Over at the WaPo, Emily Yahr lists 15 things to know from the Oscars last night:
9) “Lady Bird” was shut out.
Again, not a surprise, but still a letdown for some critics who were big fans of the coming-of-age story about a volatile mother-daughter relationship. Still, at least Greta Gerwig was nominated for best director, which got called out at the Golden Globes for being an all-male category.
Hold up. Lady Bird was not snubbed or shut out. I unfortunately saw Ladybird in the theatre and is was OK. It wasn’t great and it wasn’t horrible. It was OK.
Did the Oscars Just Prove That We Are Living in a Computer Simulation?:
This wasn’t just a minor kerfuffle. This was a major malfunction. Trump cannot be President; forgetting all the bounds of ideology, no one vaguely like him has ever existed in the long list of Presidents, good, bad, and indifferent; no one remotely as oafish or as crude or as obviously unfit. People don’t say “Grab ’em by the pussy” and get elected President. Can’t happen. In the same way, while there have been Oscar controversies before—tie votes and rejected trophies—never before has there been an occasion when the entirely wrong movie was given the award, the speeches delivered, and then another movie put in its place. That doesn’t happen. Ever.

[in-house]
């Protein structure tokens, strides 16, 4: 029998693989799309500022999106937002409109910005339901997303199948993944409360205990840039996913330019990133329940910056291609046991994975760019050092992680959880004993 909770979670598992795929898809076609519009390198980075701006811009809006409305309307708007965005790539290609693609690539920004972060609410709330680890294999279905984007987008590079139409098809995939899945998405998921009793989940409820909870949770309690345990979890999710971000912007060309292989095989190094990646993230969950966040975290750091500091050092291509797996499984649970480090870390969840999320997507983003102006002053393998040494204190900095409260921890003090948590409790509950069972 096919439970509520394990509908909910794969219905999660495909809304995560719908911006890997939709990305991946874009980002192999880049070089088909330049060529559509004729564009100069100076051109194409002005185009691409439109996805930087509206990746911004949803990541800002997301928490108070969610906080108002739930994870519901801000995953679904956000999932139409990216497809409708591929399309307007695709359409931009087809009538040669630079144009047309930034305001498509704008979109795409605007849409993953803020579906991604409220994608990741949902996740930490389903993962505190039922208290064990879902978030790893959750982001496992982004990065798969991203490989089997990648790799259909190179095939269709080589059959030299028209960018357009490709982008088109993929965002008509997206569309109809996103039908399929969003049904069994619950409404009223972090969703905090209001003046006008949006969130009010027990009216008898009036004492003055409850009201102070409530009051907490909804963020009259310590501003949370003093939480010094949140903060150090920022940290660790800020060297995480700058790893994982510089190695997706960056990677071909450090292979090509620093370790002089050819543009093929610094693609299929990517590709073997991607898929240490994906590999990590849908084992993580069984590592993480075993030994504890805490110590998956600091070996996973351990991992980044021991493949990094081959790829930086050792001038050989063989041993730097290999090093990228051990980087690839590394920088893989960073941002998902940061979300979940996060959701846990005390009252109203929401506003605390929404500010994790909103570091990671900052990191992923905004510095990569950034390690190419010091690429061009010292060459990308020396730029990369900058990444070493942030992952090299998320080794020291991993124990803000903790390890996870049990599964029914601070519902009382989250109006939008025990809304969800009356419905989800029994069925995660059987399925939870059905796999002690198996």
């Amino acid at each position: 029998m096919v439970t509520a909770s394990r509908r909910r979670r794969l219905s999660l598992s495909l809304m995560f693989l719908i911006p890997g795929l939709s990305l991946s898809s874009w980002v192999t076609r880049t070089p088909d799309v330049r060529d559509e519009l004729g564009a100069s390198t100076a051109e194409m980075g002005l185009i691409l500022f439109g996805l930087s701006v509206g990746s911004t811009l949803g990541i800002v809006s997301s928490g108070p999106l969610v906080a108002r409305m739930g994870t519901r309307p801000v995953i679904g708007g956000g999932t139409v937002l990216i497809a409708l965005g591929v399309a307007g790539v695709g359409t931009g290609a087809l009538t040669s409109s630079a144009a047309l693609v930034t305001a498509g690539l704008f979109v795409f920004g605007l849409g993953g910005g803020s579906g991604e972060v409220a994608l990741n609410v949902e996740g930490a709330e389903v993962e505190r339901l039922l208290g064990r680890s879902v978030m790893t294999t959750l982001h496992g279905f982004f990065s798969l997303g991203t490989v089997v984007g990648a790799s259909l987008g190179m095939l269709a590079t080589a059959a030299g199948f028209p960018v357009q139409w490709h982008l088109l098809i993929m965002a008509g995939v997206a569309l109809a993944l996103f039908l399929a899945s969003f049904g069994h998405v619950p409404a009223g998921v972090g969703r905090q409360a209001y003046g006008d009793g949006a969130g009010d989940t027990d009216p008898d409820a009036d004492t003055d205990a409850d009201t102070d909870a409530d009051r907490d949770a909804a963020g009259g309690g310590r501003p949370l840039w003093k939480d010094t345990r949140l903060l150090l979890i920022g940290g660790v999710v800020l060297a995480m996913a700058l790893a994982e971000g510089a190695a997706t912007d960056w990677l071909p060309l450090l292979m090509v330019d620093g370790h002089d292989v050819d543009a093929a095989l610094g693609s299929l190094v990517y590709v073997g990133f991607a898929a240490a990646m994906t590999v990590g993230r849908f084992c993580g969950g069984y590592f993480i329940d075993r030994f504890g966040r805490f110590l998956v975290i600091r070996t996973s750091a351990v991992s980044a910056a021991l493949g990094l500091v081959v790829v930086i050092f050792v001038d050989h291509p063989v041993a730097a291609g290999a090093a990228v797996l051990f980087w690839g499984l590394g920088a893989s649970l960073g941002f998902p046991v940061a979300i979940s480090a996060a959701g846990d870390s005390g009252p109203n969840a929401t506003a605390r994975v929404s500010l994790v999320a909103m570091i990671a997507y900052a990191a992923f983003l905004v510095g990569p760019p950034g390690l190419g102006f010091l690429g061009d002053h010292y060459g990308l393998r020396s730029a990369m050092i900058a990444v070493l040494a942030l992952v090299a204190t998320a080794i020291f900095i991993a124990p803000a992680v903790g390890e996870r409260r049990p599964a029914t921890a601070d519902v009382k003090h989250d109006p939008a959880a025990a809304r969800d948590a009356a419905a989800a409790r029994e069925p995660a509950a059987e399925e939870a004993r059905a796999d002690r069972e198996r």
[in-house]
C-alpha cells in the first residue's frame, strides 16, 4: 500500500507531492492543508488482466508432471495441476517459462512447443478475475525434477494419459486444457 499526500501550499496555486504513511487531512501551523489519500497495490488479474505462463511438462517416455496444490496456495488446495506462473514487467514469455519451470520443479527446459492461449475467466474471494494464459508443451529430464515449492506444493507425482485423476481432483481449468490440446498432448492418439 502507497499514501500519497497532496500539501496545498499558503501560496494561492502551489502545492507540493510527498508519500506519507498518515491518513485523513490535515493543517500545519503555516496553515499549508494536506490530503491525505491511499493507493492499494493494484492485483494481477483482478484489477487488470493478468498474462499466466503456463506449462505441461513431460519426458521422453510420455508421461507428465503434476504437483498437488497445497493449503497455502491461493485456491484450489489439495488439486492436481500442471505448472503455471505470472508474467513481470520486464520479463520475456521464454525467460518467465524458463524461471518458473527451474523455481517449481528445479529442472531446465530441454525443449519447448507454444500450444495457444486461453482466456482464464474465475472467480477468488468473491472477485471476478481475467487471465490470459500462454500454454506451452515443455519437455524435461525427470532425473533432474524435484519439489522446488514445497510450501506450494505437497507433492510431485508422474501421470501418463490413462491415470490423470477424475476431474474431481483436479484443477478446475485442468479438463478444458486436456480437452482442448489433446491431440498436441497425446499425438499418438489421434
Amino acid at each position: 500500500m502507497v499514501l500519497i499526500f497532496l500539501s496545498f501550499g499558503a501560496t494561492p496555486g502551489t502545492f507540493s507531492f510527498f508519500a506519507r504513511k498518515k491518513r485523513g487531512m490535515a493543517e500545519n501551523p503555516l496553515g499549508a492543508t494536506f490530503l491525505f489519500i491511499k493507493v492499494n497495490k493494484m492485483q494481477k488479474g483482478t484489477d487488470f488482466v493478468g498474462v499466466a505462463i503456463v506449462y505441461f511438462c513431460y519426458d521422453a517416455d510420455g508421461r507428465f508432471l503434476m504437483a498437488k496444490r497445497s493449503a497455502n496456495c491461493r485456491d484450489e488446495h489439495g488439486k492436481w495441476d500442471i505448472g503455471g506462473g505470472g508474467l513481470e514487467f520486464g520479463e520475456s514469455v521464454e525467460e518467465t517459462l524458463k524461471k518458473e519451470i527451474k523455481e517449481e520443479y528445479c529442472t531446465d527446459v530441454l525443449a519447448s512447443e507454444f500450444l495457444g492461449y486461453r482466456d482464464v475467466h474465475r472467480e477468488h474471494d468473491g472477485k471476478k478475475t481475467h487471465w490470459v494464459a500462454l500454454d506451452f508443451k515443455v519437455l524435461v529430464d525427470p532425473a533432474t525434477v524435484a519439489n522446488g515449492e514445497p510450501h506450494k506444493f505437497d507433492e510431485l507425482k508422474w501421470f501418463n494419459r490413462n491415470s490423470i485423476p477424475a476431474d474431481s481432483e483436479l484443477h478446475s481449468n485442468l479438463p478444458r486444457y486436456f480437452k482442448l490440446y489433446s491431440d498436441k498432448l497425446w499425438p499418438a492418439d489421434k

And so both of these bizarre events put one in mind of a simple but arresting thesis: that we are living in the Matrix, and something has gone wrong with the controllers. This idea was, I’m told, put forward first and most forcibly by the N.Y.U. philosopher David Chalmers: what is happening lately, he says, is support for the hypothesis that we are living in a computer simulation and that something has recently gone haywire within it. The people or machines or aliens who are supposed to be running our lives are having some kind of breakdown. There’s a glitch, and we are in it.
Conan is right. Cut old Warren Beatty some slack.
It was the simulation’s fault, not his.